Skip to ContentSkip to Navigation
Research Arctic Centre Research Sustainability of the Arctic Anthropocene Mercury in the Arctic

The mercury model

Gridded emission data has been produced on five year intervals from 1990. The pre 2005 datasets were distributed based using a population proxy only. For the 2005 gridded emission dataset a new multi-layer model was developed. This model uses proxies like industrial CO2 emissions and urban population which are better suited to serve as a surrogate for mercury emission.

The main sources of mercury emissions are the use of coal and artisanal gold mining. Lesser, but still significant contributors are for instance production of metals and cement, waste incineration and chlor-alkali processes. A spatial distribution model is being developed to model mercury emission to the atmosphere. The model domain is a 0.5x0.5° global raster. The model output includes total Hg, particulate Hg, Hg2+ and Hg0. The model also takes into account chimney/stack height (currently three classes; 0-50m, 50-150m, >150m).

The 2010 geospatial distribution model employed is essentially the same as was used for the 2005 inventory – i.e. a distribution of the national emissions estimates to point and area sources – but with a number of improvements. One major improvement is that the number of point sources to which emissions are allocated is significantly increased, especially for countries other than Europe and North America where few or no point sources were applied in the 2005 inventory distribution. Some of these point sources have associated mercury emissions estimates (e.g. as reported in national pollution release inventories). For point sources with no reported emission, estimates were made based on assumptions utilising information such as plant capacity, and fuel use, etc. and scaling of national total emissions for the sectors concerned. These methods will be more fully described in papers that are under preparation.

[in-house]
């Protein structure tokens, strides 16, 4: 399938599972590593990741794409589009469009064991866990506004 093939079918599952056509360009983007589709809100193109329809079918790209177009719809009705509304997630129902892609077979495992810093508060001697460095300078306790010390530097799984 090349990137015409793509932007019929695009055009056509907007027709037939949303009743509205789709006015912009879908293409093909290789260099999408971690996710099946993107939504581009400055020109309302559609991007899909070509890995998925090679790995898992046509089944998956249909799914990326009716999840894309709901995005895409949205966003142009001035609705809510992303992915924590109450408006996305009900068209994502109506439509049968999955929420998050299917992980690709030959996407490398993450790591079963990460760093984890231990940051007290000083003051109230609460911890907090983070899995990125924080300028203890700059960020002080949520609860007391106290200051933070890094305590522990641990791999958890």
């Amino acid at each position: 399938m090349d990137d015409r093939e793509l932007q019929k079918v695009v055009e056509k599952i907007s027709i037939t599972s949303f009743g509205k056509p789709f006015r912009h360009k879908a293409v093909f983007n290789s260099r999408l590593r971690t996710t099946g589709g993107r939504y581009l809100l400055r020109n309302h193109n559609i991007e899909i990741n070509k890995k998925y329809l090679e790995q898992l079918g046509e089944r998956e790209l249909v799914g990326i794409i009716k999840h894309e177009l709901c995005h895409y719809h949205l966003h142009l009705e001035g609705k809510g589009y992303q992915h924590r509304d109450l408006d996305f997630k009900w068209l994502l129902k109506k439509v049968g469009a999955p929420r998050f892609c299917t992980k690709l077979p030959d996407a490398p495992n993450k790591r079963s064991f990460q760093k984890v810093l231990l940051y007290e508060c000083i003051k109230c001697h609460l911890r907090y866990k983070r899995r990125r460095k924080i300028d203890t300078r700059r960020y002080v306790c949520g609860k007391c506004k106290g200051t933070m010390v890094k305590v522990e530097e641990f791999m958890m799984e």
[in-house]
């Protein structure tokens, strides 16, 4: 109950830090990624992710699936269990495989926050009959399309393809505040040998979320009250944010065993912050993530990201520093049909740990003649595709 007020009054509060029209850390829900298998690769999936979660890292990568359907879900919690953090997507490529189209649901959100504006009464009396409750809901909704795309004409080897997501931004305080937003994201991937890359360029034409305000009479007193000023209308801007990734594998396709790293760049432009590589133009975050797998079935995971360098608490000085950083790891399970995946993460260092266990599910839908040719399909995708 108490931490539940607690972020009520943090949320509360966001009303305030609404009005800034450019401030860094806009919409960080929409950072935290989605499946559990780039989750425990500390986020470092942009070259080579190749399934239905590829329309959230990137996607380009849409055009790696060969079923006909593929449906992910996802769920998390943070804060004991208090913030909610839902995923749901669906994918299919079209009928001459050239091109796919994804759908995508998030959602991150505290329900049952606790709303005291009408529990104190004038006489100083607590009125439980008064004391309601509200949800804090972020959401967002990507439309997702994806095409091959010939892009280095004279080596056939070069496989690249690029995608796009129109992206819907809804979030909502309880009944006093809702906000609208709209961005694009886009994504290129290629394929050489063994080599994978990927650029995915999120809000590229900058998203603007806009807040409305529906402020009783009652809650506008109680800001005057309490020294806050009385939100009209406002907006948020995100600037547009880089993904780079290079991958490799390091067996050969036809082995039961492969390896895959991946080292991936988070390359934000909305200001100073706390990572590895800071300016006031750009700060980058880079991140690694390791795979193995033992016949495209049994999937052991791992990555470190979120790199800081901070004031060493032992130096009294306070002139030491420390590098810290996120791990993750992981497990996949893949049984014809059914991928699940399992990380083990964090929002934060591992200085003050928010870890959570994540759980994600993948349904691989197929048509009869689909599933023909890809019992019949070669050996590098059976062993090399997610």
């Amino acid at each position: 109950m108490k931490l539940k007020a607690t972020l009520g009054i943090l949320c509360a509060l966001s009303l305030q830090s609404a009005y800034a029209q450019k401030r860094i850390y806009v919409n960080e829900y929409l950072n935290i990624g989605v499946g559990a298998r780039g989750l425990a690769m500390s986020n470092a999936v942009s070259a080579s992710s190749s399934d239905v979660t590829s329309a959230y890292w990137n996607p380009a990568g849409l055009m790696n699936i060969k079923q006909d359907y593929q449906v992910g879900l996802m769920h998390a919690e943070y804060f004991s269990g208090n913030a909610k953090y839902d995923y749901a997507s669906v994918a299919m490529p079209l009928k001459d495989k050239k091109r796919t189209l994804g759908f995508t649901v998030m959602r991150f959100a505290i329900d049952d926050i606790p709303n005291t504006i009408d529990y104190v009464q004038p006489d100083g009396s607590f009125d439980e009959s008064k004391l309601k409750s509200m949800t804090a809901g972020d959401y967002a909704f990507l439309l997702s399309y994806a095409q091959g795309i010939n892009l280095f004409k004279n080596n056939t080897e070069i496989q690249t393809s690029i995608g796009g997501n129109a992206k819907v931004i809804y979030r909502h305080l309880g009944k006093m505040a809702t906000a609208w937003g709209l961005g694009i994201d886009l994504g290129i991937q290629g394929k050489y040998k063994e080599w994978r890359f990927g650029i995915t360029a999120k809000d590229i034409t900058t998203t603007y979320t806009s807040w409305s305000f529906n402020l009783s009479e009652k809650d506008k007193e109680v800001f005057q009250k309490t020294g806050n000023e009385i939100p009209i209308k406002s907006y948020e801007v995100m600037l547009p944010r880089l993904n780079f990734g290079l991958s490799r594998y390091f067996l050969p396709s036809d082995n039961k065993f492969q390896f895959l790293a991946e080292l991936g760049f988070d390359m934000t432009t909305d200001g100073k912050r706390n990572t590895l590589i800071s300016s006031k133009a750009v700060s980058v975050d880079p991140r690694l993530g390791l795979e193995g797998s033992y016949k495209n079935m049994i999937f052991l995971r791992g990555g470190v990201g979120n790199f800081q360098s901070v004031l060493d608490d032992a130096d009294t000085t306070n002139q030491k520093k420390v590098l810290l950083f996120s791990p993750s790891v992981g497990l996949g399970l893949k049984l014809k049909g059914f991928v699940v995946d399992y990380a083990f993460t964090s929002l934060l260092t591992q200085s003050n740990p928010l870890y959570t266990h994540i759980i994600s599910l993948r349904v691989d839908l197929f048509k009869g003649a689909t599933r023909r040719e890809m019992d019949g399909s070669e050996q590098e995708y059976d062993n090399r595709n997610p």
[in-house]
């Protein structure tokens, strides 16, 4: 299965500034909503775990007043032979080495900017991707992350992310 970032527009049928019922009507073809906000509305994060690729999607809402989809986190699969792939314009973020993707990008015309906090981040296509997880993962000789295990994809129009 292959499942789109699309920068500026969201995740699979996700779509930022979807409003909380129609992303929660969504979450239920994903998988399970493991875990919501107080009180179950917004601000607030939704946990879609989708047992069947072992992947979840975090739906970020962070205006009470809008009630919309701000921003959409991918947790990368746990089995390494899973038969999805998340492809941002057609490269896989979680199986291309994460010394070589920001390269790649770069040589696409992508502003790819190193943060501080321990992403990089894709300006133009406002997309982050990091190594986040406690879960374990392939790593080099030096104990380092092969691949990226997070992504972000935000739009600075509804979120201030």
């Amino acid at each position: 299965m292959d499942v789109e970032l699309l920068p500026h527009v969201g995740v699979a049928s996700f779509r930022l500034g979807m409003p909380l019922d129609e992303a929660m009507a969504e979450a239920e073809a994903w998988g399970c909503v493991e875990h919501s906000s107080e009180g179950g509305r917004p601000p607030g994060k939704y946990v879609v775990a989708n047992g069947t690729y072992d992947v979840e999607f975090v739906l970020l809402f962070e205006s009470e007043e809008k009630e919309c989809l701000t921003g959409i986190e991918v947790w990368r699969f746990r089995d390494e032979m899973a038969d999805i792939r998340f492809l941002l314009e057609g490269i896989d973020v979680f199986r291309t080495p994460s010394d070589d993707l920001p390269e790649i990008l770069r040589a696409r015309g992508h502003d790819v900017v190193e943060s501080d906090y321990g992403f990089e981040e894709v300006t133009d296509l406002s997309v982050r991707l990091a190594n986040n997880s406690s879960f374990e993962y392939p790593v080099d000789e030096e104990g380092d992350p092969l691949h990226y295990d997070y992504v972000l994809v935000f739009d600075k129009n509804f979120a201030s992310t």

As a result of these improvements the proportion of the emissions that are designated as ‘area emissions’ that is emissions from diffuse sources or emissions from point sources that are not identified is far lower. This results in emissions being more ‘focussed’ to individual cells as is clearly shown on the emission map.

Last modified:29 May 2019 10.48 a.m.